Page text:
Perhaps surprisingly, the elder James and Eliza are still alive, and in the same census are wintering out in a caravan in the yard of the ‘Green Dragon,’ at Market Street, Newmarket, where James is recorded as a travelling hawker.

In the 1901 census Sylvester and her little family can be found in a caravan in ‘New Crown’ yard, Hemingford Grey, St Ives, Huntingdon; John Harris is recorded as a licensed hawker and dealer, and with the couple are sons Mark, aged 1, and baby John. They are not wintering out alone, however, with them are several members of the extended family. James Thorpe and his wife, wrongly recorded as Sarah, but actually Eliza, are there, together with several of their other children: Mark, 21; Harriet/Sinfy, 17; Lementina, 16; Cinderella, 12; John, 6. In addition, there is a Edingale, with her husband, William Harlock, and their son, Bertie, 19.

Bertie was to marry in 1902 to a Tottie Grey, so the 1911 census finds Edingale and her husband alone.Tottie is probably the “Toddie” Grey recorded with her family at Abthorpe Street, Fulbourn, Chesterton, Cambridgeshire in the 1901 census, where she claims birth in Suffolk in about 1863. She is with her mother, Sarah, and her mother’s husband, Robert, a licensed hawker. He is surely not Tottie’s natural father, as his birth date is about 1876, and he is roughly a dozen years younger than his wife. The other children present may well, therefore, be Tottie’s half-siblings, Violet, aged 6; Rose, aged 5; Mary, aged 3; and the baby, George.

Robert claims birth in Wicken, Cambridgeshire in about 1876, and the previous census of 1891 records what is very probably his family. He is listed as born about 1874, in Wicken, Cambridgeshire, living with his widowed mother, Mary Ann, a travelling hawker, brother William, sister Morella, and niece Morella, aged about 10. They are camped out at the ‘Crown Inn’ in a caravan, at Burwell, Newmarket. When Tottie marries, she claims her father was William Gray, deceased; obviously, in view of the disparity in age between Sarah and Robert, this makes much more sense. But it is tempting to see Robert as marrying his widowed sister-in-law, which was common amongst Romany and Traveller families. And who is the little Morella in the 1891 census – could this be Tottie? It is also tempting to regard this family as the one into which Bertie married, given that in 1901 the Greys are found wintering out with members of the Gaskin and Harris tribes, both families into which the Thorpes had married.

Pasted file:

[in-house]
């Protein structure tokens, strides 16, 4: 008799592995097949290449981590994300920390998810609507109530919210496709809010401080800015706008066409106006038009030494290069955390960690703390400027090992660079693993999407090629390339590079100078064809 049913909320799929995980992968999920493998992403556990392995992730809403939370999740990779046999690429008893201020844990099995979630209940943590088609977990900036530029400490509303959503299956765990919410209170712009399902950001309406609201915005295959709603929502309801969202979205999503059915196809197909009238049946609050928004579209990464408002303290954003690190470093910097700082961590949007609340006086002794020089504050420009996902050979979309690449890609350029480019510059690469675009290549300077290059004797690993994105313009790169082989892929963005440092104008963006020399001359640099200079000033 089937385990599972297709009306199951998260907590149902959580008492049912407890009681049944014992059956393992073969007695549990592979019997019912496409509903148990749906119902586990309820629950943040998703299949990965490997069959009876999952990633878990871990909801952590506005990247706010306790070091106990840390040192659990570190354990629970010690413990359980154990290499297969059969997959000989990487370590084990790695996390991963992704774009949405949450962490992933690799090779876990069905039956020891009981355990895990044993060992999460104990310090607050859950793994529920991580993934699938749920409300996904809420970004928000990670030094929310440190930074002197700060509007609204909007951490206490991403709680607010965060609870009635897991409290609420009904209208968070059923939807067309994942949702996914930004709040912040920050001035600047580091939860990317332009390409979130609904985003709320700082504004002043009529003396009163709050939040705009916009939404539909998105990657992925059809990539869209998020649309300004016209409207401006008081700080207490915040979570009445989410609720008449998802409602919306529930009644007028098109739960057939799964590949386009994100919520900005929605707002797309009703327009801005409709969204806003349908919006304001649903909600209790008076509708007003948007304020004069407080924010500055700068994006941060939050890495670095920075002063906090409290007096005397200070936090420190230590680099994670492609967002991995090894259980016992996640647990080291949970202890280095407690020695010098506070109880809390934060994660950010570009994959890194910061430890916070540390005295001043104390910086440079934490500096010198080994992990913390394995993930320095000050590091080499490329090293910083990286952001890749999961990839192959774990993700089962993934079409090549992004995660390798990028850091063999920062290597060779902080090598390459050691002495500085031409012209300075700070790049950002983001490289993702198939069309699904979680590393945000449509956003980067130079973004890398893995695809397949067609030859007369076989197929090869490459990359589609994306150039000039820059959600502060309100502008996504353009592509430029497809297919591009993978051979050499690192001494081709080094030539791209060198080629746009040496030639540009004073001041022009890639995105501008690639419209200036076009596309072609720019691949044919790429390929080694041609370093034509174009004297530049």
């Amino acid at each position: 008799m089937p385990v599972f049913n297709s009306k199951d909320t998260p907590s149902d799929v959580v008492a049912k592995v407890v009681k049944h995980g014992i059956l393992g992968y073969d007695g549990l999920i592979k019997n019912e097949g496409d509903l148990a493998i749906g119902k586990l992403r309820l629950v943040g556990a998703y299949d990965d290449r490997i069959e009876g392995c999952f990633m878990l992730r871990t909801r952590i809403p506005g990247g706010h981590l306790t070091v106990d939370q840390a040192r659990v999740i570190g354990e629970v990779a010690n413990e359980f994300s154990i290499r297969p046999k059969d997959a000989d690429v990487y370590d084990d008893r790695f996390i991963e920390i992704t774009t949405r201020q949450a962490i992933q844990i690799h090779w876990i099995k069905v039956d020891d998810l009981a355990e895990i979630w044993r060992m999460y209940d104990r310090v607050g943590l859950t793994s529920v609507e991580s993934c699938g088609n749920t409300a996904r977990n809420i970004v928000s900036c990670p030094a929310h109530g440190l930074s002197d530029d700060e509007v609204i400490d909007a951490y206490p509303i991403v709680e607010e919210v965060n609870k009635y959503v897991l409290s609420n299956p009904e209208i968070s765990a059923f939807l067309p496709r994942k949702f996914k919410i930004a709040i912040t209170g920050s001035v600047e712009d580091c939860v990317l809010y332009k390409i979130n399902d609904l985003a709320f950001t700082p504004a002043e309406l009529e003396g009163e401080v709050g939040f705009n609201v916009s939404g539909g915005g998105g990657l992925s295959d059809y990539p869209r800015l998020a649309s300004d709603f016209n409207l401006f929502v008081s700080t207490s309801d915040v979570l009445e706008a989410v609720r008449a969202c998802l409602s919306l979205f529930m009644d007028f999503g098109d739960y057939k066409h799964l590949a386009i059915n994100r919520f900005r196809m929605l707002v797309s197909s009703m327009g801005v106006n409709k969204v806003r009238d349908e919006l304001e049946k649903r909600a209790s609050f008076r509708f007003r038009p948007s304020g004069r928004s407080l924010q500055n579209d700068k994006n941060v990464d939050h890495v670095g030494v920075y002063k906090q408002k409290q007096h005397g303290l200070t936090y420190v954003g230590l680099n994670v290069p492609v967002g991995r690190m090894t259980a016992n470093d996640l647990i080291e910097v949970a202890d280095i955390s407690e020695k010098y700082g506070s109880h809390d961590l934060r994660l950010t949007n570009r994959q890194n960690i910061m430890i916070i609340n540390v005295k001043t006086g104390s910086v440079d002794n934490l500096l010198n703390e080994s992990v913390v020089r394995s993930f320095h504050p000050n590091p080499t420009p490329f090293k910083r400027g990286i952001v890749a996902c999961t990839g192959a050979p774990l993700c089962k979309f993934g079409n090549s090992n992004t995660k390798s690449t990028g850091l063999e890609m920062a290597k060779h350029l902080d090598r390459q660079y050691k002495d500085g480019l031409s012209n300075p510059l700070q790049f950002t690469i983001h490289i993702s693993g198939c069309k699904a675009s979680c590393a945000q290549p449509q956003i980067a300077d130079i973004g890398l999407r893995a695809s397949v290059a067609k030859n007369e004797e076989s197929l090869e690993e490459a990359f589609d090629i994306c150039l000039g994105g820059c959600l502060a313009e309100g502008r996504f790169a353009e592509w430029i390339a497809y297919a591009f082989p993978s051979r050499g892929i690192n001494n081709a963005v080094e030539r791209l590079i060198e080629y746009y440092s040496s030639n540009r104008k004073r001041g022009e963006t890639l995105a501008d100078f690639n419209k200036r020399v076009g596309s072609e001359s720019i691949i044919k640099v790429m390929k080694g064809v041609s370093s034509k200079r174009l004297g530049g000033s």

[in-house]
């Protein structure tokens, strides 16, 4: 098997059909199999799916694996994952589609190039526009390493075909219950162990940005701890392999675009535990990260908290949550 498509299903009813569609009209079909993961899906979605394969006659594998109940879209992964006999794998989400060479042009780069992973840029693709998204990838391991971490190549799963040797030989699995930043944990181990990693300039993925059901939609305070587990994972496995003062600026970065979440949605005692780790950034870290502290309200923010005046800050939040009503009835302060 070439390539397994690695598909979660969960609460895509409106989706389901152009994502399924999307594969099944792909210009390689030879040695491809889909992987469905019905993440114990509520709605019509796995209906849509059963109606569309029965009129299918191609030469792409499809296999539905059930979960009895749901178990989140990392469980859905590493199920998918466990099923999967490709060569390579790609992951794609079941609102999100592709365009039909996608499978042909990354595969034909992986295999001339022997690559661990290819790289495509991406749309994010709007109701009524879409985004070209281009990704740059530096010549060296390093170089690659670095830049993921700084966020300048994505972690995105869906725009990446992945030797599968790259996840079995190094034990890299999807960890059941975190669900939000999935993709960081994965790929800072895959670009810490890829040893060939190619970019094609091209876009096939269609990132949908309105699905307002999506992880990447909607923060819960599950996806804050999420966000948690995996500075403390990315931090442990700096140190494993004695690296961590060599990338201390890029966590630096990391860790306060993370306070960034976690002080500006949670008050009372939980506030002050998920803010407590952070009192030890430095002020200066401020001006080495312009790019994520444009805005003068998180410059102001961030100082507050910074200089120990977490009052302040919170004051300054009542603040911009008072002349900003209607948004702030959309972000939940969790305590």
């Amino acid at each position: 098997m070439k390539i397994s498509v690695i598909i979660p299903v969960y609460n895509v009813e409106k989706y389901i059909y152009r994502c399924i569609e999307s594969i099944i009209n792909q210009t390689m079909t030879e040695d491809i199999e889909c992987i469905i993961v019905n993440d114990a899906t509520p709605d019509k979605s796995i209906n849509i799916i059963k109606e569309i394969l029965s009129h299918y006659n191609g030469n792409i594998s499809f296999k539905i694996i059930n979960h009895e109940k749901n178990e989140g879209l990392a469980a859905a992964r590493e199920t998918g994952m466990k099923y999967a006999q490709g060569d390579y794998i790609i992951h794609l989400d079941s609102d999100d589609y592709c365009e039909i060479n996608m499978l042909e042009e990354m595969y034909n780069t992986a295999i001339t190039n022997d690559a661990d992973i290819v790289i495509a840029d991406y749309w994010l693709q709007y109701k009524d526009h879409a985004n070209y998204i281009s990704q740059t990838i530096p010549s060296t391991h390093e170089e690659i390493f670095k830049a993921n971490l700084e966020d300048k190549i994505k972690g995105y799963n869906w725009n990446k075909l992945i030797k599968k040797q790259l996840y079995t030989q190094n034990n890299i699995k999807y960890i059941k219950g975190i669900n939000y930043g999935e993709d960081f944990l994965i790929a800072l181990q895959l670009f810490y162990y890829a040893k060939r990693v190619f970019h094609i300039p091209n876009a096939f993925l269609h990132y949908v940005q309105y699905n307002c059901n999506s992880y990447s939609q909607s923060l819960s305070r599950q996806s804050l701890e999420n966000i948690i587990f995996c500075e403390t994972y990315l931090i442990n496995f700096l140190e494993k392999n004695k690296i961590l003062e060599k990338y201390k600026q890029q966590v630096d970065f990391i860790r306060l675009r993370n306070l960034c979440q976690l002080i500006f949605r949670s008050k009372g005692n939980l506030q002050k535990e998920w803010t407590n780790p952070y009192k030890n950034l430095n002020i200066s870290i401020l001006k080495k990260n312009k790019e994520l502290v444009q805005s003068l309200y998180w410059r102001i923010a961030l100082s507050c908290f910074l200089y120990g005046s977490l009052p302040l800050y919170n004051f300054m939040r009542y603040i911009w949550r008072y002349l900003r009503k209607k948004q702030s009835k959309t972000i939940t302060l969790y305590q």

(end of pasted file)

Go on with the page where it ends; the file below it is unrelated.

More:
In the 1911 census Bertie Harlock, who had married Tottie Grey nine years earlier, can be found with a Relly as his wife, still born about 1882 and still claiming Suffolk as her place of birth – is Tottie’s real name Morellie, a family name in the Grays? Might she, indeed, be the Morellie Grey whose birth was registered in Suffolk in the first quarter of 1882? The children with this couple again point to Tottie as the daughter of Sarah Grey, given the family names she has chosen for her first two daughters, Mary, 8; Rose, 5; in addition there is Frank, 4; Matilda, 3, all staying in a caravan in Ship Lane, Ely, Cambridgeshire.

By this time Edingale and William are at Hall Street, Soham, Cambridgeshire, where he is a farmer and horse dealer. Edingale has aged so much since the last census she now claims to be 18 years older than William! She is also listed as “Eden Gill Coxall,” which suggests that she and William were never legally married. This is perhaps confirmed by her death, in which she is recorded as Edengill Coxall, aged 70, in the December quarter of 1912, in the registration district of Newmarket.

The 1911 census also traces John and Silvester, here recorded as Sylvia, but their son, Mark, is no longer with them. He is probably the little boy, Mark Harris, aged two, whose death was recorded in the registration district of Wisbech during the December quarter of 1901. They have, however, added to their family, and as well as John, 11, there is Clarence, 10; Andrew, 8; Sylvia, 6; Reuben, 4; Synfie, 2.

One last interesting name appears in the Cambridgeshire records that may add to the story of this family; in the first quarter of 1923 the birth of a daughter born with the name of Edengill Harlock is recorded; is this a late child of Bertie and Tottie/Relly? It’s tempting to think it might be, or perhaps a granddaughter . . .

Copyright © 2015 Anne-Marie Ford